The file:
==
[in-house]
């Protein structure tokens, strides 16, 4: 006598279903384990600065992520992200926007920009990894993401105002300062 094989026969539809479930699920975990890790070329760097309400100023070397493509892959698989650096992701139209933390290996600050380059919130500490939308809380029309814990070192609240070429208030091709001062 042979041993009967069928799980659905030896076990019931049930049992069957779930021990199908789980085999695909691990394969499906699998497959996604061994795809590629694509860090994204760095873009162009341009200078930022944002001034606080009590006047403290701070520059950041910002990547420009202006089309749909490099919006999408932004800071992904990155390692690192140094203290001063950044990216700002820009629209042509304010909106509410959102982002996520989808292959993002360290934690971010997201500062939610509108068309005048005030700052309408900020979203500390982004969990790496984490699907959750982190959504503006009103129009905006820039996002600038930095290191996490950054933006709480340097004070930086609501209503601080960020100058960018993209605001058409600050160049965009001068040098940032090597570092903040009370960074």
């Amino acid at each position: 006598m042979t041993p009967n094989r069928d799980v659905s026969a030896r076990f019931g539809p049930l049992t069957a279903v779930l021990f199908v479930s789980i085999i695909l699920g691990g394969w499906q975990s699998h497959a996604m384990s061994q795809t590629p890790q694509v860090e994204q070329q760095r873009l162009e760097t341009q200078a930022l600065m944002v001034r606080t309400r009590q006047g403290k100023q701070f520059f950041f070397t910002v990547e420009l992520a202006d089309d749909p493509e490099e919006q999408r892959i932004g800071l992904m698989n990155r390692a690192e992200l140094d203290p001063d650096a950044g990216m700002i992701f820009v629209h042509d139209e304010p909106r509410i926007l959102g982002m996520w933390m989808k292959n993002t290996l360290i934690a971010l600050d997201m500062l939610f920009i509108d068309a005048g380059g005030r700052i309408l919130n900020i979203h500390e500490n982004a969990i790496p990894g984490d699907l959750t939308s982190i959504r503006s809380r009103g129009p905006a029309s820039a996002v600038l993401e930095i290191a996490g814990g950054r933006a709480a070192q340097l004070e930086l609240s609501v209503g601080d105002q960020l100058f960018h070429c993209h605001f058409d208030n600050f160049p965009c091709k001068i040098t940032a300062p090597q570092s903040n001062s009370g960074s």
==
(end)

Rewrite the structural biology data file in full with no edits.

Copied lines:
[in-house]
């Protein structure tokens, strides 16, 4: 006598279903384990600065992520992200926007920009990894993401105002300062 094989026969539809479930699920975990890790070329760097309400100023070397493509892959698989650096992701139209933390290996600050380059919130500490939308809380029309814990070192609240070429208030091709001062 042979041993009967069928799980659905030896076990019931049930049992069957779930021990199908789980085999695909691990394969499906699998497959996604061994795809590629694509860090994204760095873009162009341009200078930022944002001034606080009590006047403290701070520059950041910002990547420009202006089309749909490099919006999408932004800071992904990155390692690192140094203290001063950044990216700002820009629209042509304010909106509410959102982002996520989808292959993002360290934690971010997201500062939610509108068309005048005030700052309408900020979203500390982004969990790496984490699907959750982190959504503006009103129009905006820039996002600038930095290191996490950054933006709480340097004070930086609501209503601080960020100058960018993209605001058409600050160049965009001068040098940032090597570092903040009370960074």
């Amino acid at each position: 006598m042979t041993p009967n094989r069928d799980v659905s026969a030896r076990f019931g539809p049930l049992t069957a279903v779930l021990f199908v479930s789980i085999i695909l699920g691990g394969w499906q975990s699998h497959a996604m384990s061994q795809t590629p890790q694509v860090e994204q070329q760095r873009l162009e760097t341009q200078a930022l600065m944002v001034r606080t309400r009590q006047g403290k100023q701070f520059f950041f070397t910002v990547e420009l992520a202006d089309d749909p493509e490099e919006q999408r892959i932004g800071l992904m698989n990155r390692a690192e992200l140094d203290p001063d650096a950044g990216m700002i992701f820009v629209h042509d139209e304010p909106r509410i926007l959102g982002m996520w933390m989808k292959n993002t290996l360290i934690a971010l600050d997201m500062l939610f920009i509108d068309a005048g380059g005030r700052i309408l919130n900020i979203h500390e500490n982004a969990i790496p990894g984490d699907l959750t939308s982190i959504r503006s809380r009103g129009p905006a029309s820039a996002v600038l993401e930095i290191a996490g814990g950054r933006a709480a070192q340097l004070e930086l609240s609501v209503g601080d105002q960020l100058f960018h070429c993209h605001f058409d208030n600050f160049p965009c091709k001068i040098t940032a300062p090597q570092s903040n001062s009370g960074s």